#GlobalInternetShutdown: You might not have internet access for next 48hrs
A global internet shutdown is imminent over the next 48 hours as key domain servers will undergo routine maintenance. The Internet Corporation of Assigned Names and Numbers (ICANN) will carry out the maintenance work, and transaction gateways and websites are expected to be affected. The move comes amid a recent spike in cyber attacks. However, a complete internet blackout is unlikely. Here's more.
Details about the ICANN's maintenance work
The maintenance work to be carried out by ICANN involves the changing of cryptographic keys that help protect Domain Name System (DNS), which is the internet's address book. According to the Communications Regulation Authority (CRA), the maintenance work is crucial for ensuring a stable, secure, and resilient DNS, and takes on particular importance given recent increases in incidences of cyber attacks.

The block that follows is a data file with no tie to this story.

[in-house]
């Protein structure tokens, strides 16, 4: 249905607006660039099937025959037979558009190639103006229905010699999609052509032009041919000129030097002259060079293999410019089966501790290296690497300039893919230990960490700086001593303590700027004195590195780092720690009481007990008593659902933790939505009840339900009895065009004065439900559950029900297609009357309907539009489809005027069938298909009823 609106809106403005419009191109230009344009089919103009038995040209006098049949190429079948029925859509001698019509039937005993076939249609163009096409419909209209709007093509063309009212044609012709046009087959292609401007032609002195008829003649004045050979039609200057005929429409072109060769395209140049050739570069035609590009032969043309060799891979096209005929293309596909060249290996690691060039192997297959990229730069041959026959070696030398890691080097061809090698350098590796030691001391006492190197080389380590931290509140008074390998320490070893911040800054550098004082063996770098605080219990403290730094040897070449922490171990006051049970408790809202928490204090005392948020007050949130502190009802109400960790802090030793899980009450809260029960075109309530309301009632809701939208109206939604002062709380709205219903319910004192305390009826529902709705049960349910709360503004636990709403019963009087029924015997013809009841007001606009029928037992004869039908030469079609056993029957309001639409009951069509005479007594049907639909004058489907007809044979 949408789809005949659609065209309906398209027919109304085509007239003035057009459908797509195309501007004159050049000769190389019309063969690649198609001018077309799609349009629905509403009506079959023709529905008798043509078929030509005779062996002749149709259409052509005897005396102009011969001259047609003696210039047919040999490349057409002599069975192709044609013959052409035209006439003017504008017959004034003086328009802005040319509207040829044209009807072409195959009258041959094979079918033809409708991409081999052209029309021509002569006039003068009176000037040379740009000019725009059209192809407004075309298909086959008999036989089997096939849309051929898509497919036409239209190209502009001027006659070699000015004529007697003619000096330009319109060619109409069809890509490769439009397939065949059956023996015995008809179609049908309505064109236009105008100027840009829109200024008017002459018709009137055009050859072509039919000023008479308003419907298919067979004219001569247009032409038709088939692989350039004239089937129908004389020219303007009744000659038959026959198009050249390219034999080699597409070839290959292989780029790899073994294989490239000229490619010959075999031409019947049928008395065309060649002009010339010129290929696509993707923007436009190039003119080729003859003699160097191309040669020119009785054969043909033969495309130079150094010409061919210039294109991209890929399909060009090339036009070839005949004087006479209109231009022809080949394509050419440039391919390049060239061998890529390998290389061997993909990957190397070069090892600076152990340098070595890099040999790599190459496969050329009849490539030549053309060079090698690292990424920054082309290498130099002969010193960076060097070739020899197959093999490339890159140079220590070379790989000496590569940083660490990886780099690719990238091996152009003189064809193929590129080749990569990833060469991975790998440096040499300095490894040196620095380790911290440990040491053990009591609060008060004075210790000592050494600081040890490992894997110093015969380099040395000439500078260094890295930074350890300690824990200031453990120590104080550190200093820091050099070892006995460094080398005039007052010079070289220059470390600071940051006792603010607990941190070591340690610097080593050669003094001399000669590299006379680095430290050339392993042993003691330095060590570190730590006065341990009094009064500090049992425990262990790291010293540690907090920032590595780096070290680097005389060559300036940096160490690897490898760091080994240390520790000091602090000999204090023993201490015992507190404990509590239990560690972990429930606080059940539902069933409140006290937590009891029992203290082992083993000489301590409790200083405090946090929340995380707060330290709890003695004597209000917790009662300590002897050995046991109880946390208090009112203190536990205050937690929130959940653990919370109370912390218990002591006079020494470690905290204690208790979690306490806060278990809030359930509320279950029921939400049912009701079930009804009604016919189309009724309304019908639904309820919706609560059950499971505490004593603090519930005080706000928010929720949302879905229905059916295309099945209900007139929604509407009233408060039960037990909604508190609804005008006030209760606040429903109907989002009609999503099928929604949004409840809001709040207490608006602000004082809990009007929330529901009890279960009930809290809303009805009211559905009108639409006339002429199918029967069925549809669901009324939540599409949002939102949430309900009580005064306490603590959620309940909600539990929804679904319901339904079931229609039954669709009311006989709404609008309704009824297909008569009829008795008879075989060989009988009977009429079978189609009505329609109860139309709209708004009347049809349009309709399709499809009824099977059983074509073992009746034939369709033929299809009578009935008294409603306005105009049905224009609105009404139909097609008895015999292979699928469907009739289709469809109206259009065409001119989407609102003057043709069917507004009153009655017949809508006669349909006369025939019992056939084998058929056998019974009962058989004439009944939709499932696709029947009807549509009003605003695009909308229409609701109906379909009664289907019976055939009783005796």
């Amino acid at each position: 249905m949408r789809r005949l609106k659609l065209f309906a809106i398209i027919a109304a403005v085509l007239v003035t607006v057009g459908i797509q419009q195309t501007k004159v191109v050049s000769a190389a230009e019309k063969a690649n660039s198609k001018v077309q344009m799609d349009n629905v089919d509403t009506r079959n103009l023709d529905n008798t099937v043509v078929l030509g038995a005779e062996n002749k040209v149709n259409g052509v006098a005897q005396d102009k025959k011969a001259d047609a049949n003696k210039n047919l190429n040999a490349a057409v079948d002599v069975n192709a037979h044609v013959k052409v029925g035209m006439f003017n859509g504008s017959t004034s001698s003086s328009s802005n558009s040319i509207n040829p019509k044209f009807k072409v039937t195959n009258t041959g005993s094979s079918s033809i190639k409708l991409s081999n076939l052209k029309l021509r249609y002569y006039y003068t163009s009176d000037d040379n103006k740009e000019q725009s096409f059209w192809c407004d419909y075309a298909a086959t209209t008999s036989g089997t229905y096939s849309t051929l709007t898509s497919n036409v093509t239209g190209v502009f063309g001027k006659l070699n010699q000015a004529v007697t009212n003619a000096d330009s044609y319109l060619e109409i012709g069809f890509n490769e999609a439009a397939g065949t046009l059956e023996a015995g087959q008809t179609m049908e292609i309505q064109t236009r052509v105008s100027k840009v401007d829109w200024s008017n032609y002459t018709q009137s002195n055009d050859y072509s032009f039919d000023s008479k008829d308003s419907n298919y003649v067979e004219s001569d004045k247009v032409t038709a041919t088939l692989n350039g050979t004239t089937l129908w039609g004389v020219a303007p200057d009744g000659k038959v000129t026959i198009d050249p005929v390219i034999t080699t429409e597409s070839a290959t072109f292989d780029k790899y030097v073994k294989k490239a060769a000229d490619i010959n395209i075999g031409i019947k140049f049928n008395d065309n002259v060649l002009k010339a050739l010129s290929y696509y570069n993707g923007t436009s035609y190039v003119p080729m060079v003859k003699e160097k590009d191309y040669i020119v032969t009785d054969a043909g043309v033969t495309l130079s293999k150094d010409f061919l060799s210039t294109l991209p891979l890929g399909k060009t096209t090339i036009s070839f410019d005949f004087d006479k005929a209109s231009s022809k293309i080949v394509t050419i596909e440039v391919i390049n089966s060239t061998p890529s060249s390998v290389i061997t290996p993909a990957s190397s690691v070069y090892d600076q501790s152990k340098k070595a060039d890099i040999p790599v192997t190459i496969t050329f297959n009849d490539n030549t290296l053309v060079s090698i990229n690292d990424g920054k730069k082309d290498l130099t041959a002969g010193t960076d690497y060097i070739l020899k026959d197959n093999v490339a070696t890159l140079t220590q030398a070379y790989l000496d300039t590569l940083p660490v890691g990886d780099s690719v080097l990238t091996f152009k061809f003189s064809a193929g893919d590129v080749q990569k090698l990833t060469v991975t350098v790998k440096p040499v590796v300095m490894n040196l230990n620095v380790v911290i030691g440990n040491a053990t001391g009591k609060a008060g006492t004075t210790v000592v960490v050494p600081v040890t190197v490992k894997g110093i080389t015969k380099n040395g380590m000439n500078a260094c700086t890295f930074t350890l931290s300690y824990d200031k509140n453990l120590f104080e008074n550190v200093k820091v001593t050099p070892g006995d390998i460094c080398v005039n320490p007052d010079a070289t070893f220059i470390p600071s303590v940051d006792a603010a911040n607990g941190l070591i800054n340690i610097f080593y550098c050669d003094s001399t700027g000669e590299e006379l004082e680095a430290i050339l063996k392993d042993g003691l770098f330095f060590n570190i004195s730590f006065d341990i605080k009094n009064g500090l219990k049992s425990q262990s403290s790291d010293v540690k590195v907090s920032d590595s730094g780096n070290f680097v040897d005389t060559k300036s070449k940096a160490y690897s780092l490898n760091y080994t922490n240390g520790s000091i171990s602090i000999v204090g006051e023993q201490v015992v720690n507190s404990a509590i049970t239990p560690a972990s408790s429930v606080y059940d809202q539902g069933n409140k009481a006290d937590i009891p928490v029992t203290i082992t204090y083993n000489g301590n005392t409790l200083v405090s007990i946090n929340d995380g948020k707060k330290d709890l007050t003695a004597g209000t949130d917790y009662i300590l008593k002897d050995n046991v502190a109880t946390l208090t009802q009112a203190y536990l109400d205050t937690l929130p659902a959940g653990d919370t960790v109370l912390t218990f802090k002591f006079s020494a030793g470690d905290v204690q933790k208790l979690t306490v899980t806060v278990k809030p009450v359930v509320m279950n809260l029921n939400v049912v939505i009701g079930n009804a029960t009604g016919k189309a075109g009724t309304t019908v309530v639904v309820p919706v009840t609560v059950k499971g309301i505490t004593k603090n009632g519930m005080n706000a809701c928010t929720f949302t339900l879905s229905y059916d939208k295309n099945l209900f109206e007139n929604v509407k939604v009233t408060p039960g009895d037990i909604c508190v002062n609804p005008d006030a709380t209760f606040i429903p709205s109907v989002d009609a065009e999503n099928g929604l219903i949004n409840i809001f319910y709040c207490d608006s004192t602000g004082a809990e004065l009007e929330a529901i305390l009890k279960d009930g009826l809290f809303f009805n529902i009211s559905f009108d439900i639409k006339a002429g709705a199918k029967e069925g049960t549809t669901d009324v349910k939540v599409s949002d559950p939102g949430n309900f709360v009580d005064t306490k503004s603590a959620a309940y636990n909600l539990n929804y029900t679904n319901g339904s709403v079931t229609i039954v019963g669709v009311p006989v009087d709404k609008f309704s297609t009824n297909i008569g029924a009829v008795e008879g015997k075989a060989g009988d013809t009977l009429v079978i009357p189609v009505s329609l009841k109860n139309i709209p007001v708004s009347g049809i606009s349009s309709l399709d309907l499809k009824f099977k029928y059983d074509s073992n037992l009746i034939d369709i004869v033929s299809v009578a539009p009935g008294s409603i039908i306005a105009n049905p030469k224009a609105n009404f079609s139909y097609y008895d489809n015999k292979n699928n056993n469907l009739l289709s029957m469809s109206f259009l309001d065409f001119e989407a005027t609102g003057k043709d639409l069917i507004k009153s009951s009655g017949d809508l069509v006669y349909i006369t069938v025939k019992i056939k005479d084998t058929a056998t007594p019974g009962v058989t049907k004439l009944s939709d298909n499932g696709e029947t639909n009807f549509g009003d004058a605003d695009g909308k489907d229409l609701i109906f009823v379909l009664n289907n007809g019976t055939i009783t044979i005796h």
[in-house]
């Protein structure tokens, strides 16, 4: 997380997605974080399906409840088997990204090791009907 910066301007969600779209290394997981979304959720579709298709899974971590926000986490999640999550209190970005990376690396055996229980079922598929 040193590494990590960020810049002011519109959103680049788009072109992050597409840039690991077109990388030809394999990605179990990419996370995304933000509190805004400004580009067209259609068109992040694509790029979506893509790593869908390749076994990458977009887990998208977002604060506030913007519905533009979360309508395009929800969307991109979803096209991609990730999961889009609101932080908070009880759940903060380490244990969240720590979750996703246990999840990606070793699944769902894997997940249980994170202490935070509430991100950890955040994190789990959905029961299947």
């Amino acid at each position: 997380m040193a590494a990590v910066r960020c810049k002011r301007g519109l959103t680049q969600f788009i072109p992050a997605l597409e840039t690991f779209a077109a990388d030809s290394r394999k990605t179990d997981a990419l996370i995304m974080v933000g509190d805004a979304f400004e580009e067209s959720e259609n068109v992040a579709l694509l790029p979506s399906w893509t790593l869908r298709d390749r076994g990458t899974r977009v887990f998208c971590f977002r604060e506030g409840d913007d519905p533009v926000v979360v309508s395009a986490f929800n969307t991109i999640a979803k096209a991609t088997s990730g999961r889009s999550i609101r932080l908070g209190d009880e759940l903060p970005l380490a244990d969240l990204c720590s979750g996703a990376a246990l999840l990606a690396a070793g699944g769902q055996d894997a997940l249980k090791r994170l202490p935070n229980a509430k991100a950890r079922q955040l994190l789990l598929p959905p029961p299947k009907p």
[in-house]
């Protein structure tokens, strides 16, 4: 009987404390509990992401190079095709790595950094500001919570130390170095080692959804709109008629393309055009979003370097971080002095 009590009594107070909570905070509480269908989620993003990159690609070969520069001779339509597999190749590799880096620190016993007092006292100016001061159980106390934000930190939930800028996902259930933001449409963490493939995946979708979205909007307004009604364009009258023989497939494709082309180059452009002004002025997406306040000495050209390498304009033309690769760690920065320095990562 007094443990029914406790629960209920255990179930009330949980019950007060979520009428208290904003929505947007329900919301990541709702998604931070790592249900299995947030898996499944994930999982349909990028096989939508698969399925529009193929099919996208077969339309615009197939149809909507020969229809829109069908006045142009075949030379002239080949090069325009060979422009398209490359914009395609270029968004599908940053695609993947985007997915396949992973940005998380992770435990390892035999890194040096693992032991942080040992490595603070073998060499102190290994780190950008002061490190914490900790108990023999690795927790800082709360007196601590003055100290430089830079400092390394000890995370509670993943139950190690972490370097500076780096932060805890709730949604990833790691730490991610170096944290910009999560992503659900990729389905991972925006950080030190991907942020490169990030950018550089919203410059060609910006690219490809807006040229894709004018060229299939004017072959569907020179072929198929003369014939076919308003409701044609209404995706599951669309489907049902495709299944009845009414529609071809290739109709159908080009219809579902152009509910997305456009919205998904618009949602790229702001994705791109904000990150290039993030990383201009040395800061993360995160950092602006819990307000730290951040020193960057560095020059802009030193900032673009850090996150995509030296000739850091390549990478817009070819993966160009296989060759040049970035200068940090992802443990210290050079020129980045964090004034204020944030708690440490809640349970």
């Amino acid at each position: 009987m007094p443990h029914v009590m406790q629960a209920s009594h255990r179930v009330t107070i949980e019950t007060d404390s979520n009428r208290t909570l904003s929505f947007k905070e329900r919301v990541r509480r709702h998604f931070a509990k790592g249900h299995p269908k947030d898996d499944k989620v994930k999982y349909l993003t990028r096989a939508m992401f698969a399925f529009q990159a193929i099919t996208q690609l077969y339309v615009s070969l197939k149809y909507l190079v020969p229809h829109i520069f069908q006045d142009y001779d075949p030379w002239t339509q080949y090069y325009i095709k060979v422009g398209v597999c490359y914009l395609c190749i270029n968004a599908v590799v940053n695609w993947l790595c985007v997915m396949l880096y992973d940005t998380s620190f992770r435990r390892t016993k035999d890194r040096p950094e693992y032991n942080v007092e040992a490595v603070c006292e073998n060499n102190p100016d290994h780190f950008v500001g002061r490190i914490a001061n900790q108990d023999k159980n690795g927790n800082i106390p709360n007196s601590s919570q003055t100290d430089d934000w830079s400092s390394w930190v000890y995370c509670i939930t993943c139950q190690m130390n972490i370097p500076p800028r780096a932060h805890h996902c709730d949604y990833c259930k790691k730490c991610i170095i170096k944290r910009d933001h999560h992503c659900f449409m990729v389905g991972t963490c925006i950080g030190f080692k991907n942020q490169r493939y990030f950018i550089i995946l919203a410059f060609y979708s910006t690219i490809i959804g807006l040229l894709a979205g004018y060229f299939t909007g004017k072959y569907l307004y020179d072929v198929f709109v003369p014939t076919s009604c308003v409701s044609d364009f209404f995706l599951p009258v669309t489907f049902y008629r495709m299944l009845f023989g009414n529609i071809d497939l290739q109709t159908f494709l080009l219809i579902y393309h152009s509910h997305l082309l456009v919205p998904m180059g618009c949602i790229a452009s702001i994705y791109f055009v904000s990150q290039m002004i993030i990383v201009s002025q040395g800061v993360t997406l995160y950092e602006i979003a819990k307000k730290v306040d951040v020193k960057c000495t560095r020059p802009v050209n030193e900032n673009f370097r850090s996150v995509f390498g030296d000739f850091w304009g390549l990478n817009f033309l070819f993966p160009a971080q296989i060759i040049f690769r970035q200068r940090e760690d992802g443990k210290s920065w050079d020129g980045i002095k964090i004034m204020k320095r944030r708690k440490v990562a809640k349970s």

Why the world might experience internet outages
Simply speaking, the DNS, which is maintained by ICANN, lists every web domain and enables web surfing by matching web addresses we enter on our devices to the correct domains in its directory. Thus, when ICANN updates cryptographic keys for the DNS, the address book and its webpage directory will be unavailable. Web pages might appear missing, or loading times might be very slow.
The work will be carried out in batches
That said, ICANN's maintenance work is unlikely to result in a complete, global shutdown of internet services. The maintenance work will be carried out in batches and thus, only certain websites, web pages, and web-based services will be affected at a time. ICANN estimates the maintenance work to affect around 1% of internet users i.e. around 36 million people.
Whether you're affected might depend on your ISP
"To further clarify, some internet users might be affected if their network operators or Internet Service Providers (ISPs) have not prepared for this change. However, this impact can be avoided by enabling the appropriate system security extensions," said the Communications Regulatory Authority (CRA).Share this timeline